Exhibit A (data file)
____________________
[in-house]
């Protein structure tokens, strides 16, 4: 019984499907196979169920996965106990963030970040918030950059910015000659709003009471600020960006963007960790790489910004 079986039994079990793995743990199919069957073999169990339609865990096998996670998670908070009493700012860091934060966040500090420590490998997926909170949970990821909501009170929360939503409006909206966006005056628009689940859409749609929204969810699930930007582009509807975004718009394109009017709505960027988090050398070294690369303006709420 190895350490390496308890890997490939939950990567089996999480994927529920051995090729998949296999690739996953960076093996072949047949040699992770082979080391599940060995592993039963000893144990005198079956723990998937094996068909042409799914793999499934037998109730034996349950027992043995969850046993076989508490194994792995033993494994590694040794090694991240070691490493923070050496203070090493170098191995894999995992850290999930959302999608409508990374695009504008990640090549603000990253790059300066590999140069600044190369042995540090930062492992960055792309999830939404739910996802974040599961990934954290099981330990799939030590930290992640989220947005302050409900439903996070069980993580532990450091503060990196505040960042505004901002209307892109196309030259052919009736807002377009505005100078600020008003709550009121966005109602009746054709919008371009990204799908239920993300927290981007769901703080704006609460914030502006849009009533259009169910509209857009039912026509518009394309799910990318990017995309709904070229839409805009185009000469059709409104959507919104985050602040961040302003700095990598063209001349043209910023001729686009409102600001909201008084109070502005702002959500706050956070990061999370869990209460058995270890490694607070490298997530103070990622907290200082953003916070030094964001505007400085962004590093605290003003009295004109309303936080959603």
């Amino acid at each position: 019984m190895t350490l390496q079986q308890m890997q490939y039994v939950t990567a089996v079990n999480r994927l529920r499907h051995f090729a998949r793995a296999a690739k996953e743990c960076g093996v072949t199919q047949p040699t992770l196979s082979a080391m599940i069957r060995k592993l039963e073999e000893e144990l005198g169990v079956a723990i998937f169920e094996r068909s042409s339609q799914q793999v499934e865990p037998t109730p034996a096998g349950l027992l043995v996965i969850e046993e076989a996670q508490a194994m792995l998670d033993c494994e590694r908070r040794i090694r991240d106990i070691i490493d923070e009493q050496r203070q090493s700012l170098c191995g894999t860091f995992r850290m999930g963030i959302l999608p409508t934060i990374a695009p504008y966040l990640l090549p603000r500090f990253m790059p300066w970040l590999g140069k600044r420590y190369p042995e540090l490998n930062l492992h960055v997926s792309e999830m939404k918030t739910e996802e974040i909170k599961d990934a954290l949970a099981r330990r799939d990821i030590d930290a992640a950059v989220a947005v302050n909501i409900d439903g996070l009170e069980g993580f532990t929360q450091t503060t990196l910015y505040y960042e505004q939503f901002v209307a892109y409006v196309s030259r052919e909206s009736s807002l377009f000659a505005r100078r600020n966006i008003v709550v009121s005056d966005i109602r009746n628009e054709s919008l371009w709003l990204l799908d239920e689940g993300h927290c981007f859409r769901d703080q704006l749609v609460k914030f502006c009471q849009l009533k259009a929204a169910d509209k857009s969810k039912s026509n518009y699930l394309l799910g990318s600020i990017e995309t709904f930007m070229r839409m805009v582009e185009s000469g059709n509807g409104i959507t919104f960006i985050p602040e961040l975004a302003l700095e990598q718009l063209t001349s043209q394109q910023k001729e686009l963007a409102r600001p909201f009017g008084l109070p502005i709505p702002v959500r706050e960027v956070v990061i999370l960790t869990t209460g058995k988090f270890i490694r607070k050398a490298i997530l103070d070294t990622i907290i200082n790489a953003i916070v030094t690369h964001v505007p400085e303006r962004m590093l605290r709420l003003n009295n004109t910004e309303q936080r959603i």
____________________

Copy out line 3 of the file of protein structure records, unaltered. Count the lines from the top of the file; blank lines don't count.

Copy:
């Amino acid at each position: 019984m190895t350490l390496q079986q308890m890997q490939y039994v939950t990567a089996v079990n999480r994927l529920r499907h051995f090729a998949r793995a296999a690739k996953e743990c960076g093996v072949t199919q047949p040699t992770l196979s082979a080391m599940i069957r060995k592993l039963e073999e000893e144990l005198g169990v079956a723990i998937f169920e094996r068909s042409s339609q799914q793999v499934e865990p037998t109730p034996a096998g349950l027992l043995v996965i969850e046993e076989a996670q508490a194994m792995l998670d033993c494994e590694r908070r040794i090694r991240d106990i070691i490493d923070e009493q050496r203070q090493s700012l170098c191995g894999t860091f995992r850290m999930g963030i959302l999608p409508t934060i990374a695009p504008y966040l990640l090549p603000r500090f990253m790059p300066w970040l590999g140069k600044r420590y190369p042995e540090l490998n930062l492992h960055v997926s792309e999830m939404k918030t739910e996802e974040i909170k599961d990934a954290l949970a099981r330990r799939d990821i030590d930290a992640a950059v989220a947005v302050n909501i409900d439903g996070l009170e069980g993580f532990t929360q450091t503060t990196l910015y505040y960042e505004q939503f901002v209307a892109y409006v196309s030259r052919e909206s009736s807002l377009f000659a505005r100078r600020n966006i008003v709550v009121s005056d966005i109602r009746n628009e054709s919008l371009w709003l990204l799908d239920e689940g993300h927290c981007f859409r769901d703080q704006l749609v609460k914030f502006c009471q849009l009533k259009a929204a169910d509209k857009s969810k039912s026509n518009y699930l394309l799910g990318s600020i990017e995309t709904f930007m070229r839409m805009v582009e185009s000469g059709n509807g409104i959507t919104f960006i985050p602040e961040l975004a302003l700095e990598q718009l063209t001349s043209q394109q910023k001729e686009l963007a409102r600001p909201f009017g008084l109070p502005i709505p702002v959500r706050e960027v956070v990061i999370l960790t869990t209460g058995k988090f270890i490694r607070k050398a490298i997530l103070d070294t990622i907290i200082n790489a953003i916070v030094t690369h964001v505007p400085e303006r962004m590093l605290r709420l003003n009295n004109t910004e309303q936080r959603i």